Without any doubt, the first months of Indonesian President Joko “Jokowi” Widodo’s first term have delivered some impressive successes. The president’s “smart card” and “health card”—cards sent out to poor Indonesians guaranteeing them a certain number of years of free medical care and schooling, as well as state subsidies for school supplies—have gone out to millions of Indonesians. In the long run, this new social welfare program will likely bring dramatic improvements in education and health indicators for many of the poorest in the country. The cards, which Jokowi started during previous mayoral positions, thus deliver on one of Jokowi’s major campaign promises. And although they aren’t cheap, the cards can be paid for by the cuts in fuel subsidies Jokowi has enacted, another bold move. Previous Indonesian presidents had refused to cut fuel subsidies, which had become the third rail of Jakarta politics, even though the subsidies did more to benefit rich and middle-class car-driving Indonesians than they did to actually help the poor.
But Jokowi slashed the subsidies, publicly announcing that he would do so even if the cuts wound up making him unpopular, since reducing subsidies were critical to restoring fiscal health. Jokowi has been somewhat lucky—the plummeting global price of oil has meant that, although the president cut fuel subsidies (other than on diesel, where the subsidies remain), the price of fuel for Indonesian drivers today is actually less than what it was before Jokowi made the cuts, cushioning the blow of Jokowi’s decision. Still, Jokowi’s resolve seems to have impressed Indonesians, even those who could be affected by the fuel subsidy cuts.
The president also has, rhetorically, shown himself to indeed be willing to diverge from long-standing government positions on some of the most difficult issues in Indonesia. During a visit to Papua, the province with the most restive ongoing conflict—some might say insurgency—Jokowi was asked about an outbreak of recent violence in early December that left several Papuans dead. Local security officials assured the president that security forces in Papua, who have over decades amassed a record for brutality and obfuscation, were attacked by armed Papuans and simply were forced to respond. This report contradicted many other local accounts of what happened, which suggested that security forces fired on hundreds of unarmed Papuan protestors.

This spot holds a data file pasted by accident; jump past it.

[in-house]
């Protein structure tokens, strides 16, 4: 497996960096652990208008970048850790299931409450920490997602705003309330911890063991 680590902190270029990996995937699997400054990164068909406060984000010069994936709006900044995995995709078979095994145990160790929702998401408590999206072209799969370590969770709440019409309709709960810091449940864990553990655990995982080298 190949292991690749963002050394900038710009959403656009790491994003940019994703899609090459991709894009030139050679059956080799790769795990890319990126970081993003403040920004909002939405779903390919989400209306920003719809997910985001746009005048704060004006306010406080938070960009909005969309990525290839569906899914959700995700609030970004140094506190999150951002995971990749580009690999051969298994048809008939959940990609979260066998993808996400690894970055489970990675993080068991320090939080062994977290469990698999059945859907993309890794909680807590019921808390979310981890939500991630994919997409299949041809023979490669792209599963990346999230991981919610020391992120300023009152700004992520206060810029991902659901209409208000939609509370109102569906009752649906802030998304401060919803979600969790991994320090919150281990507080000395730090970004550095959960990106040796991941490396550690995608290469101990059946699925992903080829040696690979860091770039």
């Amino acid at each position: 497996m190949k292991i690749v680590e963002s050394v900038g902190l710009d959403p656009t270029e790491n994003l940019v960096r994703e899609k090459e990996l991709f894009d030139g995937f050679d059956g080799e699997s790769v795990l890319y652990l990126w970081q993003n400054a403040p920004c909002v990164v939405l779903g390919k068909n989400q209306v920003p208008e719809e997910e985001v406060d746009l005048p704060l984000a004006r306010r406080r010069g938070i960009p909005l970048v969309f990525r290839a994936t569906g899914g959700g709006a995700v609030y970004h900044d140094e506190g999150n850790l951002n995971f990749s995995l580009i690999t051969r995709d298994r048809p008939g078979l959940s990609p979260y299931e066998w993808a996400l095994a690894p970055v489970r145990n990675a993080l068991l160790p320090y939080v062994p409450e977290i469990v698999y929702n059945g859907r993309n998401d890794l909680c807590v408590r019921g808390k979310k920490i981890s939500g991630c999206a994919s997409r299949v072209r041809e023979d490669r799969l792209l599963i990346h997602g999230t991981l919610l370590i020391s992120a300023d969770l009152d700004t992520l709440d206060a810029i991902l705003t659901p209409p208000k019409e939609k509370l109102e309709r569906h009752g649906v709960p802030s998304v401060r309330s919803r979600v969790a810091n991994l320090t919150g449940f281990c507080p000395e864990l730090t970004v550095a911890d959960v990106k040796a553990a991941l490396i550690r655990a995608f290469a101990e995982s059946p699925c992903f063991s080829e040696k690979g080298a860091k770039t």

Previous Indonesian presidents simply would have accepted the assurances of security forces and local officials in Papua, since there was seen to be little political benefit in questioning them, and potentially alienating the military, which still maintains tight control in Papua. But Jokowi questioned whether the report provided to him was accurate, the first time an Indonesian president has doubted the security forces in Papua. Jokowi looks likely to establish some kind of independent investigation into the violence in Papua, which also would be a first for Indonesia.
In part two, we will examine how, despite these successes, some of the shine has begun to come off of Jokowi’s reputation as a clean politician. In addition, we will examine how Jokowi’s foreign policies, including his policies toward international investment, appear to be poorly thought out and, ultimately, courting disaster.